This top was made using Simplicity Sew Simple 1831 pattern. It is done up in a Jersey Knit fabric. As you can see, it is a sleeve top. The armholes were done in a bias trim using the same fabric as the blouse. A bib of three rows of short ruffles were added to the front neckline with the top row sewn into the neckline facing. This blouse can be completed in one afternoon. I think it will be ideal for traveling as the Jersey knit fabric packs well and won’t take up too much room in a suitcase.

Summer Tees

Earlier I posted about a spring tee. Well I decided, that with summer on the horizon and with forecasts of how hot it will likely be, that a few more of these tops would certainly enhance my wardrobe. Going to my cache of cotton knits proved profitable. The original tee was a large, so now I wanted to play with sizing. Next on the list was a medium size.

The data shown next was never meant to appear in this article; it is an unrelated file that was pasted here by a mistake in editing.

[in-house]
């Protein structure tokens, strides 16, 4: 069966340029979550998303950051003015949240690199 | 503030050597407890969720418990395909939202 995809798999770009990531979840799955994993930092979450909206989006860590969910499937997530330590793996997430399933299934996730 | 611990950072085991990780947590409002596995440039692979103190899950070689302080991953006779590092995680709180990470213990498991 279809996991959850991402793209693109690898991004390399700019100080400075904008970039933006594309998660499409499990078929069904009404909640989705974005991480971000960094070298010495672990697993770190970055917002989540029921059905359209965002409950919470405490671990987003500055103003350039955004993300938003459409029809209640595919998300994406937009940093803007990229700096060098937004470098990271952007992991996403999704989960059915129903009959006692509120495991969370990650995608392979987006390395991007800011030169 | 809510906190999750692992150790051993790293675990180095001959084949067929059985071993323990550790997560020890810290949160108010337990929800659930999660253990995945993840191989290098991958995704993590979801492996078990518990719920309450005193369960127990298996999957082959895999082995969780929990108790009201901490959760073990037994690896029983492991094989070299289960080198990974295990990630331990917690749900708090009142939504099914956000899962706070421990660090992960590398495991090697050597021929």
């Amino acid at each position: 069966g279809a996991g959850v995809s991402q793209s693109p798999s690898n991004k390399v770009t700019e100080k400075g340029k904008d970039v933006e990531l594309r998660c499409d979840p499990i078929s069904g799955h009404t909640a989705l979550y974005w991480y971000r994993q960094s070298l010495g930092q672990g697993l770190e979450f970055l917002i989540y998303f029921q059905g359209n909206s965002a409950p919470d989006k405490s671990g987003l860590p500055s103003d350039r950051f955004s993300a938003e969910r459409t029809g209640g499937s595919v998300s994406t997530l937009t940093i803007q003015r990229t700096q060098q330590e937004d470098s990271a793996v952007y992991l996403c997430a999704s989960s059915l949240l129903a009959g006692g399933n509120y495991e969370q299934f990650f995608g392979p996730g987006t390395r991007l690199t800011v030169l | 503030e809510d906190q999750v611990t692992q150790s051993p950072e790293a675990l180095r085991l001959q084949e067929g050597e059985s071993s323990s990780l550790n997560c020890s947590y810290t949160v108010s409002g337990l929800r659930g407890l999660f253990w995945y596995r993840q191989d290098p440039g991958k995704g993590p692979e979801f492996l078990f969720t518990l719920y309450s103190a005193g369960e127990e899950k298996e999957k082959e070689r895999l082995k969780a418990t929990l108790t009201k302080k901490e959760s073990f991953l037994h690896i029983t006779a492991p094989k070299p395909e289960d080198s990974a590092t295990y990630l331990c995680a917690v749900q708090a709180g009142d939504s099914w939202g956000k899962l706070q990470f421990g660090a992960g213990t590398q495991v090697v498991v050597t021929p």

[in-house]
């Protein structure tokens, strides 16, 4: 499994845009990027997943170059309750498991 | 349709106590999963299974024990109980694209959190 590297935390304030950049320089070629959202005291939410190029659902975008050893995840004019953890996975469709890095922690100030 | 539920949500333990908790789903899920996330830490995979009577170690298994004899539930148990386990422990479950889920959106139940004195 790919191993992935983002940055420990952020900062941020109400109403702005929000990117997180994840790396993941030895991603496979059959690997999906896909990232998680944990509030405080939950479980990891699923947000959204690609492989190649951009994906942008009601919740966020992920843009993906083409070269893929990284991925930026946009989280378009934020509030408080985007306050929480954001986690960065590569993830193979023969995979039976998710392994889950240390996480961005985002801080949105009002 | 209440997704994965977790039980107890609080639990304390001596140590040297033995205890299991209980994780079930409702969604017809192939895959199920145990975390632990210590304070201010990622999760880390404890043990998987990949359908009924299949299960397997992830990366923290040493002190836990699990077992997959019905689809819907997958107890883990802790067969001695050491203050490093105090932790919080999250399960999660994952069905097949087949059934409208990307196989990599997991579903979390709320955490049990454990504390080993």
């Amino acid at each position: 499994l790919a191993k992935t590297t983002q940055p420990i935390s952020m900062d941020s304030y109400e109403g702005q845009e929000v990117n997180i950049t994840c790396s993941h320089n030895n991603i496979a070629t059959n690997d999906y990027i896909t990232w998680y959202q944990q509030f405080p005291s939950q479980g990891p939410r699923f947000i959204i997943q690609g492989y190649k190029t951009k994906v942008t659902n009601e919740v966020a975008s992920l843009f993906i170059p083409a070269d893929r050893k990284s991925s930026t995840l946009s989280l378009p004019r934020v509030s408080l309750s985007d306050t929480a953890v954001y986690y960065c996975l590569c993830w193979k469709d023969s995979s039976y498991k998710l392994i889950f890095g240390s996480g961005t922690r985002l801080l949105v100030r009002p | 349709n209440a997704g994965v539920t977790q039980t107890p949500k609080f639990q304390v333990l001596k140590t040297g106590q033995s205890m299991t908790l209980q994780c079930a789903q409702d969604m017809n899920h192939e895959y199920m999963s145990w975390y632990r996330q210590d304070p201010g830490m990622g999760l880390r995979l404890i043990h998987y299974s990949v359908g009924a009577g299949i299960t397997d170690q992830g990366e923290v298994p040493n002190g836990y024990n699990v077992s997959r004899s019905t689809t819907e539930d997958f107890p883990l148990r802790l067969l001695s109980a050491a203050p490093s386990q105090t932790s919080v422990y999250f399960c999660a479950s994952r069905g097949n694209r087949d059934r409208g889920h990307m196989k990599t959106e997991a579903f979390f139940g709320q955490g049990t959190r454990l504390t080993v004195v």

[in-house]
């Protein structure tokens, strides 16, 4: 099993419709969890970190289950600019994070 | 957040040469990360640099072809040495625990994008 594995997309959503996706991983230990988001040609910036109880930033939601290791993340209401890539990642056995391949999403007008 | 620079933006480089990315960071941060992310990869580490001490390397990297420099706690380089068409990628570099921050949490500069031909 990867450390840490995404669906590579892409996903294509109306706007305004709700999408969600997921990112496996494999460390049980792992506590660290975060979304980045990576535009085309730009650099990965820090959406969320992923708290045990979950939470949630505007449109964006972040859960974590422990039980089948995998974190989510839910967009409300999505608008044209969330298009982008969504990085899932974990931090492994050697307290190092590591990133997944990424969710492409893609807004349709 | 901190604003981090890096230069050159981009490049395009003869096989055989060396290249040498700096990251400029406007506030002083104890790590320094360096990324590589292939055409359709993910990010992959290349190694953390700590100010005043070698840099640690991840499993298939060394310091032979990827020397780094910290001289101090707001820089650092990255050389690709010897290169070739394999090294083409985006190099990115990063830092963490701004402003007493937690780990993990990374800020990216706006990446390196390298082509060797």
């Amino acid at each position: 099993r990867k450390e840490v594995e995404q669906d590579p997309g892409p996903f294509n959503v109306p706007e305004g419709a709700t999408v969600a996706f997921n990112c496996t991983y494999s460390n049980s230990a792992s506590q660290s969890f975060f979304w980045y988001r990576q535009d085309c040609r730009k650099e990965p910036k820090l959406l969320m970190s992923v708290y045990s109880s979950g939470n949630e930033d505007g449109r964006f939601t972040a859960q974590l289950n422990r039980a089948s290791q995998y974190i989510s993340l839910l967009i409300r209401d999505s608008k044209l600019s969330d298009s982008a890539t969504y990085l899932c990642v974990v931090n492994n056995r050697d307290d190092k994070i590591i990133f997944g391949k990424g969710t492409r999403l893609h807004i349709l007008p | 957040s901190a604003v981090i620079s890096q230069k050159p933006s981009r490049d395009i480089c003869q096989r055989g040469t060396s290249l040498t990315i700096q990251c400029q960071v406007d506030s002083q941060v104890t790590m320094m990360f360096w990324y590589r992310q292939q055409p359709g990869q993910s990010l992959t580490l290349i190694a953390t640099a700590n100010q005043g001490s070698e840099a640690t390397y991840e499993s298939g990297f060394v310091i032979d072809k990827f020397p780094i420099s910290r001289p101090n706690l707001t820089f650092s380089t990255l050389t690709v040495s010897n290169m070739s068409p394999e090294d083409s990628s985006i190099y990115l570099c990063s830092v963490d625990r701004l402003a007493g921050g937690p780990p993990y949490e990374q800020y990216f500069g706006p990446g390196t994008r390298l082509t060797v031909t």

My first find was a apple green piece of fabric decorated with hot pink roses.

A splash of roses

A splash of roses

The second find was a blue checkered print.

Square and blue

Square and blue

Now, that mediums were done. I wanted to scale down the pattern to a small. So the piece that reminds me of an artist’s palette remained and the result is …

Pastel Palette

Pastel Palette

So as not to get confused, I created sizing tabs using double-folded bias tape. Just a small piece about 5/8’s of inch long serged into a seam work wonders. Using a sharpie pen, I was able to write in the size.

Final Call on Scrubs

Final Touches

Final Touches

Three new sets of scrubs.